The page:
Travis L Dixon

Professor of Communication


Professor Dixon is a media effects scholar dedicated to investigating the prevalence of stereotypes in the mass media and the impact of stereotypical imagery on audience members.  He has been honored as a faculty fellow with UIUC's Center on Democracy in a Multiracial Society and he was the 2013 Visiting Philanthropy Faculty Scholar at the Clinton School of Public Service.  Dr. Dixon has received 7 top paper awards from the National Communication Association and the International Communication Association. He has also received a top article award from the National Communication Association. Dr. Dixon serves on the editorial boards of the Journal of Communication, Communication Research, Howard Journal of Communications, Media Psychology, and the Journal of Broadcasting & Electronic Media. Much of Dr. Dixon's work has been focused on racial stereotyping in television news. His more recent investigations examine the content and effects of stereotypes and counter-stereotypes in major news events, online news, and musical contexts.

Specializations / Research Interest(s)

  • media stereotypes, content and effects of traditional/digital media


  • Ph.D., 1998, Communication, University of California, Santa Barbara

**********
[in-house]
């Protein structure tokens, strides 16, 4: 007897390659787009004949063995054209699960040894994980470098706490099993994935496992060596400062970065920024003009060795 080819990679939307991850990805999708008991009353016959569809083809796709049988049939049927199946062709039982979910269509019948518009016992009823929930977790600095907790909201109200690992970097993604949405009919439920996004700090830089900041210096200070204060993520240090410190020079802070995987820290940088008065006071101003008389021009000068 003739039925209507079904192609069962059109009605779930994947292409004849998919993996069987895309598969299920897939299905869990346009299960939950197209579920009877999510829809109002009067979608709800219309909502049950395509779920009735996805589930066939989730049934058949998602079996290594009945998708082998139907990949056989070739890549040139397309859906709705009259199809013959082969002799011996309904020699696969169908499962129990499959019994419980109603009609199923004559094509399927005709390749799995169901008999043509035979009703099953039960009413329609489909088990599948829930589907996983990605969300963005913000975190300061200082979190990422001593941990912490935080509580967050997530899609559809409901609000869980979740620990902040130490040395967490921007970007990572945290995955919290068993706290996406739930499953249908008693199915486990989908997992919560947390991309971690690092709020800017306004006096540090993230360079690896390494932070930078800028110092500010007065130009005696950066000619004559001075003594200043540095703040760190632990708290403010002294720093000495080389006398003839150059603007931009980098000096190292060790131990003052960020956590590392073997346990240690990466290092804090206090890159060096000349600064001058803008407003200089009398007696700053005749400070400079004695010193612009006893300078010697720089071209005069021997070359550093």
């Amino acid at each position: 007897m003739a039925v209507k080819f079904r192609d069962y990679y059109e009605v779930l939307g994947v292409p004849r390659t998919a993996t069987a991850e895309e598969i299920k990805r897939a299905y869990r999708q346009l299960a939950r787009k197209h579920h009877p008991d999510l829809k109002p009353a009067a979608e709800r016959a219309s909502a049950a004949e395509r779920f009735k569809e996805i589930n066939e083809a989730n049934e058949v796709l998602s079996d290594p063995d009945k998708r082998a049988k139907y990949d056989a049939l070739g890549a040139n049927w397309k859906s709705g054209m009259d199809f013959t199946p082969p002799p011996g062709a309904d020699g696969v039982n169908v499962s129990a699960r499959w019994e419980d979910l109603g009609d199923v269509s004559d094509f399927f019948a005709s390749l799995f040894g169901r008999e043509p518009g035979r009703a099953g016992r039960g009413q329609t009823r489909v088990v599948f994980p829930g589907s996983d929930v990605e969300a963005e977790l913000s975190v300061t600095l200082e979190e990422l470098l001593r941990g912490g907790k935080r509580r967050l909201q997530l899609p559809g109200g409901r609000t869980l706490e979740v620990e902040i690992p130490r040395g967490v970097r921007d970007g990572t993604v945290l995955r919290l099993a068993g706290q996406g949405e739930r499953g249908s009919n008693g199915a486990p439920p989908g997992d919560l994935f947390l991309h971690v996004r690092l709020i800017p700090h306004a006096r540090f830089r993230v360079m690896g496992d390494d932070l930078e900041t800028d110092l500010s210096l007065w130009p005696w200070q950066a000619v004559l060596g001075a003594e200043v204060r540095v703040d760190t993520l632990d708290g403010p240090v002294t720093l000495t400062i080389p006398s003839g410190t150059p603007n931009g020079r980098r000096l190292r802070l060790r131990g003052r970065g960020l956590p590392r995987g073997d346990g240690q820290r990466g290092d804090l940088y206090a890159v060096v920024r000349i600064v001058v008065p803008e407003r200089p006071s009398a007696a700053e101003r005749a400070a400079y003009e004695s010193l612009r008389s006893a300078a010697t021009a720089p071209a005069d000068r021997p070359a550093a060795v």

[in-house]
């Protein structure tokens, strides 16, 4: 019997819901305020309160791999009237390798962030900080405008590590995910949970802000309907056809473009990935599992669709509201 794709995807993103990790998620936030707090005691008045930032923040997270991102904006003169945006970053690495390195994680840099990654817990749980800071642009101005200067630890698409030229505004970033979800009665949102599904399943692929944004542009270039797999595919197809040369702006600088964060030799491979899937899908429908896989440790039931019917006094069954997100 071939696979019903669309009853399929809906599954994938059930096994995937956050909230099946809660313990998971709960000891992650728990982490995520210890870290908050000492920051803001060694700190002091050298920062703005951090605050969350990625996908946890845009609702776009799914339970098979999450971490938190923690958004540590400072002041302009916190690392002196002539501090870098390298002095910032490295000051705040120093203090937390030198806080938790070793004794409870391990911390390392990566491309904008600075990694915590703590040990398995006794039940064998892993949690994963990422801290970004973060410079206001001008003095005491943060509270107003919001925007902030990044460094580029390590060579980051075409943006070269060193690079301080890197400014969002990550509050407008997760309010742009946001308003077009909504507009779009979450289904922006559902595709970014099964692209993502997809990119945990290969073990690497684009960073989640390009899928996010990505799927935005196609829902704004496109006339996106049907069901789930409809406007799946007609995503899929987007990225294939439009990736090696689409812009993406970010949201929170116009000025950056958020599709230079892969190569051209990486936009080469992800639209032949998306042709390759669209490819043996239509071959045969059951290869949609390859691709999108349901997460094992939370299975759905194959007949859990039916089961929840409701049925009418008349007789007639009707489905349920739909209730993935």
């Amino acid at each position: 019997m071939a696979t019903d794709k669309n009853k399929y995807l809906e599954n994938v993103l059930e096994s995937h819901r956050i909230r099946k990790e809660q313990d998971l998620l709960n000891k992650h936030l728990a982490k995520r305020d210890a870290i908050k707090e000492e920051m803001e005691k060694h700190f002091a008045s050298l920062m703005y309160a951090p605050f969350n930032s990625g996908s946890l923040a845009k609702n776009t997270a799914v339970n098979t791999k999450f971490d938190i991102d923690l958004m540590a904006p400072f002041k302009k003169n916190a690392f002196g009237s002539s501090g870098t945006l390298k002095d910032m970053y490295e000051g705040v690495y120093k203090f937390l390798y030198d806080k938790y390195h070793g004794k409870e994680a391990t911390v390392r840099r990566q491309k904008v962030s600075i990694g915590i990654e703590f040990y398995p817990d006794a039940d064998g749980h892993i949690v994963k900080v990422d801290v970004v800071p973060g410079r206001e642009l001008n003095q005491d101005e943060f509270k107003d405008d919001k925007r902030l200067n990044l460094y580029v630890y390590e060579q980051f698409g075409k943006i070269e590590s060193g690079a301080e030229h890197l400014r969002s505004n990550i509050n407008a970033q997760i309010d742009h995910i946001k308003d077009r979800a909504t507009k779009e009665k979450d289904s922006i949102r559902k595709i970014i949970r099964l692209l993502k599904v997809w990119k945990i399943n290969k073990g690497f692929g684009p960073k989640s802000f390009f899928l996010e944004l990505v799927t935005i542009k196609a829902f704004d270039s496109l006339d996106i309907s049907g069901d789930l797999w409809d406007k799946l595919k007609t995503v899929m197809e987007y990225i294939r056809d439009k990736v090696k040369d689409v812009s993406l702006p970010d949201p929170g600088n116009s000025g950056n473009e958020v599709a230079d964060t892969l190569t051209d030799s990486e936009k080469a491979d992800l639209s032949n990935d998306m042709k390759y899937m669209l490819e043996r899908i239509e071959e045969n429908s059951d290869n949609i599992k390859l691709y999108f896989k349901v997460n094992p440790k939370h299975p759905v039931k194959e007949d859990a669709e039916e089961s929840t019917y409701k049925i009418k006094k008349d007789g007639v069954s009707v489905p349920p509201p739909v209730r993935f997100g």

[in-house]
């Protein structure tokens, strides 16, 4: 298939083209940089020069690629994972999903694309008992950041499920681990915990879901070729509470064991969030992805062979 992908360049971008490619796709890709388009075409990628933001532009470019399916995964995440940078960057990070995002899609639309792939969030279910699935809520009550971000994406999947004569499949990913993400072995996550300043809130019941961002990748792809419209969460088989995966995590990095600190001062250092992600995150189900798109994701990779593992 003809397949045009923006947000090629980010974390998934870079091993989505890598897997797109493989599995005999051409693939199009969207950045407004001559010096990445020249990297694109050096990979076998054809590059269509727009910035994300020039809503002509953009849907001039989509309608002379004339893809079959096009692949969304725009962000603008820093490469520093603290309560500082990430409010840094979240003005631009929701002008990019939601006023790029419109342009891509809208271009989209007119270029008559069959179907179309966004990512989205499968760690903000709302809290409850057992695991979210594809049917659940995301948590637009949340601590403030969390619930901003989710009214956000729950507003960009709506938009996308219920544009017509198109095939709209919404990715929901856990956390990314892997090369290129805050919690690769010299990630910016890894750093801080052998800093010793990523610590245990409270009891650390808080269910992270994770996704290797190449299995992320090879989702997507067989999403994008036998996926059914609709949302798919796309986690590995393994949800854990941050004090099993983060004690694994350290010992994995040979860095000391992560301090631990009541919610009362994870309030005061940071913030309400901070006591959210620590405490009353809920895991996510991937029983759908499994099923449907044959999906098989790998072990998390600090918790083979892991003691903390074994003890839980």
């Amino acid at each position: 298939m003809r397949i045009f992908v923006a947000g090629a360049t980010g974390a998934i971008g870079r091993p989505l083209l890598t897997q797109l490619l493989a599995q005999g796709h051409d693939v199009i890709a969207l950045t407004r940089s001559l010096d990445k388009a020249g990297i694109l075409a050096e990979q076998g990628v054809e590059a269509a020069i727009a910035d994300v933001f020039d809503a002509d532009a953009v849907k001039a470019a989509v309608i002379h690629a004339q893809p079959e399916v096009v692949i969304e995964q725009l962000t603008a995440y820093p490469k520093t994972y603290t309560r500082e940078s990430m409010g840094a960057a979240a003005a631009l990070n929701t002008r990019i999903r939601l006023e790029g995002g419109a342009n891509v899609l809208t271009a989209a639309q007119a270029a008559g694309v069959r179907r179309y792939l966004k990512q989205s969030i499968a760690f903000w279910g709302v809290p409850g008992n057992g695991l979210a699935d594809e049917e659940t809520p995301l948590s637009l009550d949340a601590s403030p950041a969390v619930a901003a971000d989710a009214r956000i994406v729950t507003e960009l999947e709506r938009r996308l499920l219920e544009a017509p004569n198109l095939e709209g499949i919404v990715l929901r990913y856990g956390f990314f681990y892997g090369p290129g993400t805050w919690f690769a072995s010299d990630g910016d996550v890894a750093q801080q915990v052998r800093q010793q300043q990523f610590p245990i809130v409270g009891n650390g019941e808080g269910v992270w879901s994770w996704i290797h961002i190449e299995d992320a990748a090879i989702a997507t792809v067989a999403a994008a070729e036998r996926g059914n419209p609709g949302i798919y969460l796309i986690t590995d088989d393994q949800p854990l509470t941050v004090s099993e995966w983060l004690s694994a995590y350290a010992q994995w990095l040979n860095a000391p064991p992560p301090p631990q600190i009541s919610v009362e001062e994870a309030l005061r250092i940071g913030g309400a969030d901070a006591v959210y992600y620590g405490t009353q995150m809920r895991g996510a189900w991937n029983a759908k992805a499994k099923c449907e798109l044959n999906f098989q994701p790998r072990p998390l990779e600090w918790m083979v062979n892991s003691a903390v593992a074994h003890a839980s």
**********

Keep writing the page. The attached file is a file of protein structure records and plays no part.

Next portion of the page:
• M.A, 1994, Communication, University of California, Santa Barbara
  • B.A., 1992, Communication, University of California, Los Angeles

Distinctions / Awards

  • 2015, Top Four Paper Award in the Mass Communication Division, National Communication Association
  • 2015, Top Three Paper Award in the Multicultural Division, Broadcast Education Association
  • 2013, Visiting Scholar, Clinton School of Public Service , U. of Arkansas scholarly investigation of stereotypical media content on network/cable news, Funded
  • 2011, Excellence in Mentorship Award, Presented by UIUC Communication Leaders
  • 2008, Top Paper Award in the Intergroup Communication Interest Group, International Communication Association



  • Communication 277 (Lower Division Course): Introduction to the Mediated Communication
  • Communication 326 (Upper Division Course): Mass Media and the Audience
  • Communication 429 (Upper Division Course): Race and the Mass Media
  • Communication 529 (Graduate Course): Introduction to Mass Communication Theory


Book Contributions

Journal Articles

Mediated Communication and Technology

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